Kunjwal, R. (2017). How to go from the KS theorem to experimentally testable noncontextuality inequalities. Perimeter Institute. https://pirsa.org/17070059

MLA

Kunjwal, Ravi. How to go from the KS theorem to experimentally testable noncontextuality inequalities. Perimeter Institute, Jul. 28, 2017, https://pirsa.org/17070059

BibTex

@misc{ pirsa_17070059,
doi = {10.48660/17070059},
url = {https://pirsa.org/17070059},
author = {Kunjwal, Ravi},
keywords = {Quantum Foundations, Quantum Information},
language = {en},
title = {How to go from the KS theorem to experimentally testable noncontextuality inequalities},
publisher = {Perimeter Institute},
year = {2017},
month = {jul},
note = {PIRSA:17070059 see, \url{https://pirsa.org}}
}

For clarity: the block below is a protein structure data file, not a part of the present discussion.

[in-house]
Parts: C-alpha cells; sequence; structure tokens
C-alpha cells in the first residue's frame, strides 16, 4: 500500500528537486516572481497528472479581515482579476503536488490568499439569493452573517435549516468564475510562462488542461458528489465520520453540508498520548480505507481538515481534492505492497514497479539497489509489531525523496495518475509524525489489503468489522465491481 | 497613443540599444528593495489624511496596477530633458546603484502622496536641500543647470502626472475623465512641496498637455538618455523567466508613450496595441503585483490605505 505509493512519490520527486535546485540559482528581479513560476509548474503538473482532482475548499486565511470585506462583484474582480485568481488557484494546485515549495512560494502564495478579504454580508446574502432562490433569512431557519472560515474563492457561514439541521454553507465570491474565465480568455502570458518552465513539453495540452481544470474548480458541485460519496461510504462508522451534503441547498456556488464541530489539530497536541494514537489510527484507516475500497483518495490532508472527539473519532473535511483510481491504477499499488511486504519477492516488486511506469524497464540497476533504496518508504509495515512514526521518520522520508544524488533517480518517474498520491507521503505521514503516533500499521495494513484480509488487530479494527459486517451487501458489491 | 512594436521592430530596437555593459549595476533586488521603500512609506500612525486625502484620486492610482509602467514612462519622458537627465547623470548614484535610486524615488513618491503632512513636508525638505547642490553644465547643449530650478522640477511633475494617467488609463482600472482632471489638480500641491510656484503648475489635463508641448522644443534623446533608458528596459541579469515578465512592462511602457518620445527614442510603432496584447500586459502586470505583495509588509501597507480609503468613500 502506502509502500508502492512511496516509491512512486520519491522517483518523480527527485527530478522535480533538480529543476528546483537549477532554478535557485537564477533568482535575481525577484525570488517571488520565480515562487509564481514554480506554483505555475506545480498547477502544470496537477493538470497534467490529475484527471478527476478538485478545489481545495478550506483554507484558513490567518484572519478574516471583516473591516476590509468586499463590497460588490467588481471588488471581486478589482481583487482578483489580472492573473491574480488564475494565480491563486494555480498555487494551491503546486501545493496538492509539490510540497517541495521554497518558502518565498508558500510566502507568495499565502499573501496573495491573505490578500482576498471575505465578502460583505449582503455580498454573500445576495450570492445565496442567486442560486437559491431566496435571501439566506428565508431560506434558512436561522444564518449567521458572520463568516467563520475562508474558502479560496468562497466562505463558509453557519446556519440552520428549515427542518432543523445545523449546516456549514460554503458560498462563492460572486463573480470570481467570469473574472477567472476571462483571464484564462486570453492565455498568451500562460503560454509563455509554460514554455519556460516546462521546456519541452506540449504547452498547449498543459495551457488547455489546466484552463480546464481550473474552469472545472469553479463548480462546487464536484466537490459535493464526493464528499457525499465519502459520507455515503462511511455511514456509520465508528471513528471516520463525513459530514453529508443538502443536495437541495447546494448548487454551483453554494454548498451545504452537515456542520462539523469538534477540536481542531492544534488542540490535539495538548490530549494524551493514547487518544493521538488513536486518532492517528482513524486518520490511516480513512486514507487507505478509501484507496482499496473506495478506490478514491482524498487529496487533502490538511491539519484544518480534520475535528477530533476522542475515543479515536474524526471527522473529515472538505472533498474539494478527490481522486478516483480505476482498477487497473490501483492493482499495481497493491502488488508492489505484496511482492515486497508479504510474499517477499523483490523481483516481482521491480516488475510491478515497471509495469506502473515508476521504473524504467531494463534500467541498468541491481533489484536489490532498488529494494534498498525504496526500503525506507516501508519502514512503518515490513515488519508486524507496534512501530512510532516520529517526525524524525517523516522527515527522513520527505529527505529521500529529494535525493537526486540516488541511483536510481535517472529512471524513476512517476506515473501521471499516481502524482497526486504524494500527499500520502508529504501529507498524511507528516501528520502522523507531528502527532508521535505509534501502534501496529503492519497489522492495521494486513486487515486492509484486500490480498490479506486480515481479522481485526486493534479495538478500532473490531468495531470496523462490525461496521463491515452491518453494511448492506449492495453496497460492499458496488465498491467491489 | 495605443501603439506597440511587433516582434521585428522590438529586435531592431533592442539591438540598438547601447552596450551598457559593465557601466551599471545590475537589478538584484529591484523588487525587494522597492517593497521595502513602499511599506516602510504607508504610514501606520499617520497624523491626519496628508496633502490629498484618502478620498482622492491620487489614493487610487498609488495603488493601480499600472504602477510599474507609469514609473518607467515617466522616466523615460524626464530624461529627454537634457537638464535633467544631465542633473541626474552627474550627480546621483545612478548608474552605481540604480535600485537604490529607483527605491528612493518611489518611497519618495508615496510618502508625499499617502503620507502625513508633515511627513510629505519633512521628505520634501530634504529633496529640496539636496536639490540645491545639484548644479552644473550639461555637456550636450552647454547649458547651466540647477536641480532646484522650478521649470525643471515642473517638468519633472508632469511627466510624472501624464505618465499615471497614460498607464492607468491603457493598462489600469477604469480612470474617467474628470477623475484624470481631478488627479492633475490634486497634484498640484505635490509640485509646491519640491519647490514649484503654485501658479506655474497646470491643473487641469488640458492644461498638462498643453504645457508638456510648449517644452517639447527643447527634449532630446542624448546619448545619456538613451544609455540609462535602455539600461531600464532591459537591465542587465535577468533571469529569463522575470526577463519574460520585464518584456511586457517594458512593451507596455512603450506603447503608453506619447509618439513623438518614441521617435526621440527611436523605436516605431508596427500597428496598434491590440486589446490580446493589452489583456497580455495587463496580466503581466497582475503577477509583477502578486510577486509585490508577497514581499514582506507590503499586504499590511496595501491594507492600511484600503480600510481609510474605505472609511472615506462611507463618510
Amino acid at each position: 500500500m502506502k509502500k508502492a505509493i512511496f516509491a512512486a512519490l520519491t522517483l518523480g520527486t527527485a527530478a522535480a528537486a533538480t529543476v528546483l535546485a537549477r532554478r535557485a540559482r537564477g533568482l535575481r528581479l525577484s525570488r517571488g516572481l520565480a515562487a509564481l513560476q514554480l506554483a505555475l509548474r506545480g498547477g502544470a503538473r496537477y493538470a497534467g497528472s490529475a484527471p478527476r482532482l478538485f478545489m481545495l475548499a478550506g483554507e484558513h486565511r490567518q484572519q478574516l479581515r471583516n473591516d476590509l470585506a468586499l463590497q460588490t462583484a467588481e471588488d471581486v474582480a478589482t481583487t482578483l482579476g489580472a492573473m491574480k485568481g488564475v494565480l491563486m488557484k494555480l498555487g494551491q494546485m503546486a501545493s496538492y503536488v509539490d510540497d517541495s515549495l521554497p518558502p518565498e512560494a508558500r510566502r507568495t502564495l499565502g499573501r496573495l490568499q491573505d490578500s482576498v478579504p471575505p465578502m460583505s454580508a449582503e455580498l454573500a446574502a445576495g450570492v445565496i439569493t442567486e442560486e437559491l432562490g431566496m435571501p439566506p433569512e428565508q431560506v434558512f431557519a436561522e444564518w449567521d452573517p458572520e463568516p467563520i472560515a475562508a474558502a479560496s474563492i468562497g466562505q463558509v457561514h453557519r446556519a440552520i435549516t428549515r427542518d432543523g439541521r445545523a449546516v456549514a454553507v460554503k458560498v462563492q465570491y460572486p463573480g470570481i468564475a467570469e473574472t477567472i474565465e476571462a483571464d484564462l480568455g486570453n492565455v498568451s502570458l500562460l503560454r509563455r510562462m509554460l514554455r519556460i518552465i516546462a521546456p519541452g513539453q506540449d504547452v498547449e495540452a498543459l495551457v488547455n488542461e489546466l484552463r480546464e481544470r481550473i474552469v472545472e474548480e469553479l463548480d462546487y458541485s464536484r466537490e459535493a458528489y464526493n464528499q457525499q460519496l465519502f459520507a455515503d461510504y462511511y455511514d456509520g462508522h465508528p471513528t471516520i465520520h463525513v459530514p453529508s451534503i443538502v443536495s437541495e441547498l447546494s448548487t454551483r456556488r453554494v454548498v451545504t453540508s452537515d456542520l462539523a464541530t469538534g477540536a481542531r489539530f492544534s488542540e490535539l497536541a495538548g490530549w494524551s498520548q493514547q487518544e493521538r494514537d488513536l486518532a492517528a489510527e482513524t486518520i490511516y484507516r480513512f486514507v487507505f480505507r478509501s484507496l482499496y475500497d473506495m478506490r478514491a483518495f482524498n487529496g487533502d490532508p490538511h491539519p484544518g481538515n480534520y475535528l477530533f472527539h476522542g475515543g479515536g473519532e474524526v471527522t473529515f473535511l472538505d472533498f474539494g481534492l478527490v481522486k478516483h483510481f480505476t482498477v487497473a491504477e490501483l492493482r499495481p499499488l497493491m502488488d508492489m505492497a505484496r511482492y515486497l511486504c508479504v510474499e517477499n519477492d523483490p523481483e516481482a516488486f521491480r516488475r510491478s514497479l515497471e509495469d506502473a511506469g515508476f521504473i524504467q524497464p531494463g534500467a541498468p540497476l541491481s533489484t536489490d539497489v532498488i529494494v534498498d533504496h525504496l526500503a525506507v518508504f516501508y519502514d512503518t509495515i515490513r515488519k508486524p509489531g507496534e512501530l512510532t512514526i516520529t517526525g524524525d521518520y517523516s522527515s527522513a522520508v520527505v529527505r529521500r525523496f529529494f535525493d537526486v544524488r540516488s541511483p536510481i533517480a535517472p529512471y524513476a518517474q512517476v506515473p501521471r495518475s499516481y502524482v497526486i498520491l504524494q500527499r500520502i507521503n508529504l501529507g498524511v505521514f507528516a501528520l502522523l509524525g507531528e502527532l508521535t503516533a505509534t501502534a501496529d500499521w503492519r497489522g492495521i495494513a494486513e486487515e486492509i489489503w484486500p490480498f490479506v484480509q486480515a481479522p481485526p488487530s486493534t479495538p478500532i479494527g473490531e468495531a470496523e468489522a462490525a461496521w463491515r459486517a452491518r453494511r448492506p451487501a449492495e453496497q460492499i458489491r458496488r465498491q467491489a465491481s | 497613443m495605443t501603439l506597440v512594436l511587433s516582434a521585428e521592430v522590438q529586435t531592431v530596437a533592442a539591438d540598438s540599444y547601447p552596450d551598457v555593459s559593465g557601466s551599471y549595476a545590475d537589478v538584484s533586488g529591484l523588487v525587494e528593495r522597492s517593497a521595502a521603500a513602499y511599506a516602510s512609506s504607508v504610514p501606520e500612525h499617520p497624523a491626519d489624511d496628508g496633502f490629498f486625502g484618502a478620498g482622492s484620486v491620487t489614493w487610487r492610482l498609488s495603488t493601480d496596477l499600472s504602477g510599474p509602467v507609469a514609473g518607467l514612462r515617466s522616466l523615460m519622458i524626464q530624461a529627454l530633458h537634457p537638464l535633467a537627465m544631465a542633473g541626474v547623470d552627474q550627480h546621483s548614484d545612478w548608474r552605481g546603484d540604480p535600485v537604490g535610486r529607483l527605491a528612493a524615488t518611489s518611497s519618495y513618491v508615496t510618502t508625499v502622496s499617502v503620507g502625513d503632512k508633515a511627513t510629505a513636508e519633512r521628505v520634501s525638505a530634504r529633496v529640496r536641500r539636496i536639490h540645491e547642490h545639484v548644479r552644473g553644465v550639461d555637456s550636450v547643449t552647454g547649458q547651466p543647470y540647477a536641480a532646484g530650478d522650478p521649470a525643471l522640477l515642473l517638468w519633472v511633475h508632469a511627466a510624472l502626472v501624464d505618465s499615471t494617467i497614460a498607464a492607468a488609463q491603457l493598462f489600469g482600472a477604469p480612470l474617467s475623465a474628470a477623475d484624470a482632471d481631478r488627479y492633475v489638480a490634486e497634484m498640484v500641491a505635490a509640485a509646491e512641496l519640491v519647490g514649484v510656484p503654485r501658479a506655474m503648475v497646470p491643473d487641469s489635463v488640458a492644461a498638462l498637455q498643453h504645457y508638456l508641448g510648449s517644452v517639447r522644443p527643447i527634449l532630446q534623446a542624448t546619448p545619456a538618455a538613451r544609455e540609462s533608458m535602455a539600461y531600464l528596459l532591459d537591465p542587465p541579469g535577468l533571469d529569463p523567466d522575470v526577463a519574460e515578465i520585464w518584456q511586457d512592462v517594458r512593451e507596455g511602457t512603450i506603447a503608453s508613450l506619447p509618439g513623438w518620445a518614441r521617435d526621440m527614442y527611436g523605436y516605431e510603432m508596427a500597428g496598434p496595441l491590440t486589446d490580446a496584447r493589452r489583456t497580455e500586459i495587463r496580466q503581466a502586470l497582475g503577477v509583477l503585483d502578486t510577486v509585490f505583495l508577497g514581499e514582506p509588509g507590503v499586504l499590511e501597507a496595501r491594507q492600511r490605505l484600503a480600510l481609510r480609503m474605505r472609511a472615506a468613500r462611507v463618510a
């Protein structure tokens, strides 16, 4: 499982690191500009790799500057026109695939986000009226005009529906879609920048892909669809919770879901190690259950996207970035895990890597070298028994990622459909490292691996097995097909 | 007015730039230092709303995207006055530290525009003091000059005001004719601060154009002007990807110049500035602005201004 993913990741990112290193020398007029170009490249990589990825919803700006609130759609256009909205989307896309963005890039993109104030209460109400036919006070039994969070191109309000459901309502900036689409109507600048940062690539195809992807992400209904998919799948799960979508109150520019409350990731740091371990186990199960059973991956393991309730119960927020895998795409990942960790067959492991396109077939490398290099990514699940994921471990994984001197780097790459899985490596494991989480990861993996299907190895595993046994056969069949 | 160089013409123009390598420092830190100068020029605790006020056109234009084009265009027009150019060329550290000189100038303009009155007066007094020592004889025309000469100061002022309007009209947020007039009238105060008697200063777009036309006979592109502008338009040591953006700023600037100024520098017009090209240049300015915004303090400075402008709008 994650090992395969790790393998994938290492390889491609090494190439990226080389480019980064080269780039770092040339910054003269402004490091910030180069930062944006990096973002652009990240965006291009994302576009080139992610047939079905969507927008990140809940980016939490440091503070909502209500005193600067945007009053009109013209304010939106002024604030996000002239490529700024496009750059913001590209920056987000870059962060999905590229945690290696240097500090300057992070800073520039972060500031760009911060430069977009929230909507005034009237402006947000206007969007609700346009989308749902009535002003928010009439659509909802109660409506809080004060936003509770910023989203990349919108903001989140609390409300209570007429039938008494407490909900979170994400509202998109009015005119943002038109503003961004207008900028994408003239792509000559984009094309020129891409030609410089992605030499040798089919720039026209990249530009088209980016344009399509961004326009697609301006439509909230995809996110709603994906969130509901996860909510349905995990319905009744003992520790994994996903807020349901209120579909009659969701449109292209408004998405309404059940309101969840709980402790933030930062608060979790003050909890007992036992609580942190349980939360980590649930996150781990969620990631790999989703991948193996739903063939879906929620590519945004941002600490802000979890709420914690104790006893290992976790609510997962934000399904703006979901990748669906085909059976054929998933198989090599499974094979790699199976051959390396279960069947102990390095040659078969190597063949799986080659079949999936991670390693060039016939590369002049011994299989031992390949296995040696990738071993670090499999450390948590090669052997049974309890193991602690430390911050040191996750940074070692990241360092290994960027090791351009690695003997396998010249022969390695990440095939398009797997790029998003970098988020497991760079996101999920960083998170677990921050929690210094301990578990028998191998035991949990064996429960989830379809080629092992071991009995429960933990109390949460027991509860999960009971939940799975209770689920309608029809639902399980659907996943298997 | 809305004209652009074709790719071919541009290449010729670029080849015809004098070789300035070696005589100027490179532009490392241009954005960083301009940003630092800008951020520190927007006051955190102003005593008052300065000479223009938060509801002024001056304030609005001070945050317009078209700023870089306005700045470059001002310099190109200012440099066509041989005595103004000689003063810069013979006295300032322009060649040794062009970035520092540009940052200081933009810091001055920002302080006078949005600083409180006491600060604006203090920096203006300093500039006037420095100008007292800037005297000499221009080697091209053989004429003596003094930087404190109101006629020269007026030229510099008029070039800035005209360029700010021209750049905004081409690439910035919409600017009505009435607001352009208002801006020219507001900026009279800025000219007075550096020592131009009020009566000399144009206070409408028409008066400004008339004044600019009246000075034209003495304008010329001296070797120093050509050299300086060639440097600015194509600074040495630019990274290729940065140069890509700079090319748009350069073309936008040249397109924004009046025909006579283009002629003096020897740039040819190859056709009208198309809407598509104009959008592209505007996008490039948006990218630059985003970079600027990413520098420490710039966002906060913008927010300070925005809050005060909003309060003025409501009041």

The purpose of this talk is twofold: one, to acquaint the wider community working mostly on Bell-Kochen-Specker contextuality with recent work on Spekkens’ contextuality that quantitatively demonstrates the sense in which Bell-Kochen-Specker contextuality is subsumed within Spekkens’ approach, and two, to argue that one can test for contextuality without appealing to a notion of sharpness which can needlessly restrict the scope of operational theories that could be considered as candidate explanations of experimental data. Testing contextuality in Spekkens’ approach therefore extends the range of experimental scenarios in which contextuality can be witnessed, and refines what it means to witness contextuality in the presence of inevitable noise in KS-type experiments. We will see this for both KS-uncolourability based logical contradiction type proofs of the KS theorem a la Kochen-Specker and statistical proofs on KS-colourable scenarios a la KCBS or Yu-Oh. While Bell-KS contextuality can be mathematically understood as an instance of the classical marginal problem, the same is not true of Spekkens' contextuality. The latter reduces to the classical marginal problem only under very specific conditions, being more general otherwise. All in all, we will argue that all you really need is Leibniz, i.e. identity of indiscernables, to make sense of contextuality in the most general context.